10 Hypertrichosis Symptoms

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By sarah-jane
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Reviewed: dr. vanta
Article Sources Article Sources
  • 1. 'Hypertrichosis.' DermNet NZ , dermnetnz.org/topics/hypertrichosis/
  • 2. Saleh, Dahlia, et al. 'Hypertrichosis.' StatPearls, StatPearls Publishing, 5 January 2021
  • 3. 'Becker Naevus.' DermNet NZ, dermnetnz.org/topics/becker-naevus/
  • 4. Chien, Mu-Ming, et al. 'The Hair-Collar Sign.' The Journal of Pediatrics, vol. 168, 2016, p. 246, doi.org/10.1016/j.jpeds.2015.09.081
  • 5. Staff, SBI. 'Gingival Enlargement.' The American Academy of Oral Medicine, www.aaom.com/index.php?option=com/content&view=article&id=132:gingival-enlargement&catid=22:patient-condition-information&Itemid=120
  • 6. Kurtipek, Gülcan S., et al. 'Faun tail: a rare cutaneous sign of spinal dysraphism.' Acta Dermatovenerologica Alpina Pannonica et Adriatica, vol. 24, no. 1, 2015, doi:10.15570/actaapa.2015.5
  • 7. Gupta, Lipy, et al. 'Nevoid hypertrichosis: Case report with review of the literature.' International Journal of Trichology, vol. 3, no. 2, 2011, p. 115, doi:10.4103/0974-7753.90829
  • 8. Kaur, Sandeep, and BharatBhushan Mahajan. 'Eyelash trichomegaly.' Indian Journal of Dermatology, vol. 60, no. 4, 2015, p. 378, doi:10.4103/0019-5154.160484
Medical Expert Medical Expert

The prefix hyper means excessive or abnormal, while trichosis is the name for a condition that affects hair growth. Hypertrichosis, therefore, refers to excessive hair growth. It is sometimes referred to as Werewolf syndrome. The exact causes of the condition aren't known.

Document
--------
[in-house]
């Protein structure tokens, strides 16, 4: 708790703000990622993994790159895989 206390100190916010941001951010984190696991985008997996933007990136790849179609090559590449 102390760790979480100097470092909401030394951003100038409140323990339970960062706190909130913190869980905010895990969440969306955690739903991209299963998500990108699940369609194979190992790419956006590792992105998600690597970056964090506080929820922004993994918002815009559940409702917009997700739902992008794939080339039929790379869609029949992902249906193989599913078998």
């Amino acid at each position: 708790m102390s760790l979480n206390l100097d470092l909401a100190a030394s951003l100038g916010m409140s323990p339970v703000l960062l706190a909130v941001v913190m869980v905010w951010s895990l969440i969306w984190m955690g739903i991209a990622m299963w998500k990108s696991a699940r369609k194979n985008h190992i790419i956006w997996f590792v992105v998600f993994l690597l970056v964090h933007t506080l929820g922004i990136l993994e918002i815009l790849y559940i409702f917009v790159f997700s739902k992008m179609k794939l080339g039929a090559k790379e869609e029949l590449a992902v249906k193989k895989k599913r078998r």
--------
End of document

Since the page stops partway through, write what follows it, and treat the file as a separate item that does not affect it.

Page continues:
Hypertrichosis is a rare disorder that can affect men or women. People may experience abnormal hair growth all over the body, or the condition may affect smaller patches. It may be present from birth or can affect people later on in life. Most hypertrichosis symptoms relate to patterns of hair growth.1‘Hypertrichosis.’ DermNet NZ , dermnetnz.org/topics/hypertrichosis/

Fine Body Hair

Some people with hypertrichosis have soft, fine hairs growing all over the body. These hairs are known as lanugo. They have no pigment and are typically a few centimeters long.

Lanugo covers a fetus but is usually shed shortly before birth and replaced by a different type of hair, known as vellus hair. Vellus hair is generally shorter than lanugo hair. In a rare condition called congenital hypertrichosis lanuginosa, a person is born covered in these silky lanugos. The fine down-like hairs remain throughout the person's whole life.2Saleh, Dahlia, et al. ‘Hypertrichosis.’ StatPearls, StatPearls Publishing, 5 January 2021

Hypertrichosis

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